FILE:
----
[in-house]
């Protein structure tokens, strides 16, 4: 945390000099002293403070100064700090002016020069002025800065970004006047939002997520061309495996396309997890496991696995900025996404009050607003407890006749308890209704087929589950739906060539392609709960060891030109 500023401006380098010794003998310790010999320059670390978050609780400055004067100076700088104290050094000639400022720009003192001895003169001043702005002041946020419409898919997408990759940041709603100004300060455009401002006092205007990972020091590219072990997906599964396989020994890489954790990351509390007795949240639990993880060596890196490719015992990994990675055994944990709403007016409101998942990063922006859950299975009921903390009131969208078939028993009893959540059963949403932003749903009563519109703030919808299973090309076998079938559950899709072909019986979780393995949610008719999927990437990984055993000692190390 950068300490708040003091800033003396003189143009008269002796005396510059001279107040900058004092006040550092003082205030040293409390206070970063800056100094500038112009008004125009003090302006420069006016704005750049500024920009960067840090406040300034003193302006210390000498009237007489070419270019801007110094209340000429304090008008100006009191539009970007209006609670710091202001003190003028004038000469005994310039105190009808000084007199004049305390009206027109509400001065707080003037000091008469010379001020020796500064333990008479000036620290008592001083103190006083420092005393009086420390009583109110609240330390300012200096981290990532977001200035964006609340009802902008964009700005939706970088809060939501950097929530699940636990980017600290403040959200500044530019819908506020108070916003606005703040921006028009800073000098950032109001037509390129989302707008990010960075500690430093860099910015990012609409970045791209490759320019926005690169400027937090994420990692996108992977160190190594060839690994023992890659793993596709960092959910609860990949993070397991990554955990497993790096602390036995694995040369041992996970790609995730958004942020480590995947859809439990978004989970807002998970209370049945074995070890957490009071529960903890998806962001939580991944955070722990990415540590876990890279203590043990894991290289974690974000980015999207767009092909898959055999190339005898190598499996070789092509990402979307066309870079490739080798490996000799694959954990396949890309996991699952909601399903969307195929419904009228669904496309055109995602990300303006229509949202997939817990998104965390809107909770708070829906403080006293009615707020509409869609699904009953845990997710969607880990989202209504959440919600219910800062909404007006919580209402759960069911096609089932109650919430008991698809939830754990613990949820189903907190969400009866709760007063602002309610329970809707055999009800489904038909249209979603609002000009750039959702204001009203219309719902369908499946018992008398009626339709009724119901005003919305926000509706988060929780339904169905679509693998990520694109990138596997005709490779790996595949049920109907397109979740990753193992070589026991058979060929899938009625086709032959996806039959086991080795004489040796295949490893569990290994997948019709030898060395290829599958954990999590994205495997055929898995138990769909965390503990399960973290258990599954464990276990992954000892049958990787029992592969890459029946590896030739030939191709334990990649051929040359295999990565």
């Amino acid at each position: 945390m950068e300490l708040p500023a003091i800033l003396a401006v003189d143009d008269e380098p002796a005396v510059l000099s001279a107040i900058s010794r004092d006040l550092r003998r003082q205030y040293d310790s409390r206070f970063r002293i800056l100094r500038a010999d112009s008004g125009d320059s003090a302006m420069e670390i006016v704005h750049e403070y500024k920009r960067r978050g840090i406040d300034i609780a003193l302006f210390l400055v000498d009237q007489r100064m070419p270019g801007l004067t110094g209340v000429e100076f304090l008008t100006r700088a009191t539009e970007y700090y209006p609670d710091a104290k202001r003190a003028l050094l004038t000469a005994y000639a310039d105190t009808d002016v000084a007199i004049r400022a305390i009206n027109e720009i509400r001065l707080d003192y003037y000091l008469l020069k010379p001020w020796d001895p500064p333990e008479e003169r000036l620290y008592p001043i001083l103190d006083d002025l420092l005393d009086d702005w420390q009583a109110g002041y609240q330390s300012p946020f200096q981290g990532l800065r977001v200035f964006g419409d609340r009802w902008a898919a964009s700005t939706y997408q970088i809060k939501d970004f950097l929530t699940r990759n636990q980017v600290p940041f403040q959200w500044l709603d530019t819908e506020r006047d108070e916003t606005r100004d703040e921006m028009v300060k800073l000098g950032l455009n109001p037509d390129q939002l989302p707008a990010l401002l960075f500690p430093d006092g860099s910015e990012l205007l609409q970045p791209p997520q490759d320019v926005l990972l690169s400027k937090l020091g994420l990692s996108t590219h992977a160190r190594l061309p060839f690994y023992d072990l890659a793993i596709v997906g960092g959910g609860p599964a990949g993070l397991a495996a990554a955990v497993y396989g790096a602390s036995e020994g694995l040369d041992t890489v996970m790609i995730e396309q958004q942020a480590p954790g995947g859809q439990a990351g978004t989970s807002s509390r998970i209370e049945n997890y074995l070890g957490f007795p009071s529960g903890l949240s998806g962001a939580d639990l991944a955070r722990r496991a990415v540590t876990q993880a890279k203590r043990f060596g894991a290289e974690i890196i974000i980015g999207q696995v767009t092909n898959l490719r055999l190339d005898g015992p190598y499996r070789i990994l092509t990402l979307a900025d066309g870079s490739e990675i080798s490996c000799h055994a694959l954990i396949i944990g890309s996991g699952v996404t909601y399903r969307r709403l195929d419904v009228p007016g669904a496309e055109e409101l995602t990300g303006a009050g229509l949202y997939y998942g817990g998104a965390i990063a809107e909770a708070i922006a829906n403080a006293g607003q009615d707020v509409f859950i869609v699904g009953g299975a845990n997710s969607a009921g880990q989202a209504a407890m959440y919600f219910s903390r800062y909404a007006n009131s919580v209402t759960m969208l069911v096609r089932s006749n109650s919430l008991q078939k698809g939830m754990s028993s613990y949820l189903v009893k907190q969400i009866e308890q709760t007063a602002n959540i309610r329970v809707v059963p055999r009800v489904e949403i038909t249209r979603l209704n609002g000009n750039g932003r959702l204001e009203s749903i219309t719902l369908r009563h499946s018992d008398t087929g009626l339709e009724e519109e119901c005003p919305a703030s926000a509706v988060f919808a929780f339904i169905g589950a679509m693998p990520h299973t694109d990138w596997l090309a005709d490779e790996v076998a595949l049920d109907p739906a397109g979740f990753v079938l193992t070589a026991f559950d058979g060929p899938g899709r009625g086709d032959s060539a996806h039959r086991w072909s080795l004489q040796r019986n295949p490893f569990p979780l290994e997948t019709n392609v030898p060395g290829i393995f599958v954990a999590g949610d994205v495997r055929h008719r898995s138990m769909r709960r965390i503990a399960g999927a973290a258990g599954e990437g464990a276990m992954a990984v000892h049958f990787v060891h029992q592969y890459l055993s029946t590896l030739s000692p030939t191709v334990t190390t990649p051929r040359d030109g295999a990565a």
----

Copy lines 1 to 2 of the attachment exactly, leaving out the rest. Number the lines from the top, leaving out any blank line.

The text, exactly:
[in-house]
């Protein structure tokens, strides 16, 4: 945390000099002293403070100064700090002016020069002025800065970004006047939002997520061309495996396309997890496991696995900025996404009050607003407890006749308890209704087929589950739906060539392609709960060891030109 500023401006380098010794003998310790010999320059670390978050609780400055004067100076700088104290050094000639400022720009003192001895003169001043702005002041946020419409898919997408990759940041709603100004300060455009401002006092205007990972020091590219072990997906599964396989020994890489954790990351509390007795949240639990993880060596890196490719015992990994990675055994944990709403007016409101998942990063922006859950299975009921903390009131969208078939028993009893959540059963949403932003749903009563519109703030919808299973090309076998079938559950899709072909019986979780393995949610008719999927990437990984055993000692190390 950068300490708040003091800033003396003189143009008269002796005396510059001279107040900058004092006040550092003082205030040293409390206070970063800056100094500038112009008004125009003090302006420069006016704005750049500024920009960067840090406040300034003193302006210390000498009237007489070419270019801007110094209340000429304090008008100006009191539009970007209006609670710091202001003190003028004038000469005994310039105190009808000084007199004049305390009206027109509400001065707080003037000091008469010379001020020796500064333990008479000036620290008592001083103190006083420092005393009086420390009583109110609240330390300012200096981290990532977001200035964006609340009802902008964009700005939706970088809060939501950097929530699940636990980017600290403040959200500044530019819908506020108070916003606005703040921006028009800073000098950032109001037509390129989302707008990010960075500690430093860099910015990012609409970045791209490759320019926005690169400027937090994420990692996108992977160190190594060839690994023992890659793993596709960092959910609860990949993070397991990554955990497993790096602390036995694995040369041992996970790609995730958004942020480590995947859809439990978004989970807002998970209370049945074995070890957490009071529960903890998806962001939580991944955070722990990415540590876990890279203590043990894991290289974690974000980015999207767009092909898959055999190339005898190598499996070789092509990402979307066309870079490739080798490996000799694959954990396949890309996991699952909601399903969307195929419904009228669904496309055109995602990300303006229509949202997939817990998104965390809107909770708070829906403080006293009615707020509409869609699904009953845990997710969607880990989202209504959440919600219910800062909404007006919580209402759960069911096609089932109650919430008991698809939830754990613990949820189903907190969400009866709760007063602002309610329970809707055999009800489904038909249209979603609002000009750039959702204001009203219309719902369908499946018992008398009626339709009724119901005003919305926000509706988060929780339904169905679509693998990520694109990138596997005709490779790996595949049920109907397109979740990753193992070589026991058979060929899938009625086709032959996806039959086991080795004489040796295949490893569990290994997948019709030898060395290829599958954990999590994205495997055929898995138990769909965390503990399960973290258990599954464990276990992954000892049958990787029992592969890459029946590896030739030939191709334990990649051929040359295999990565």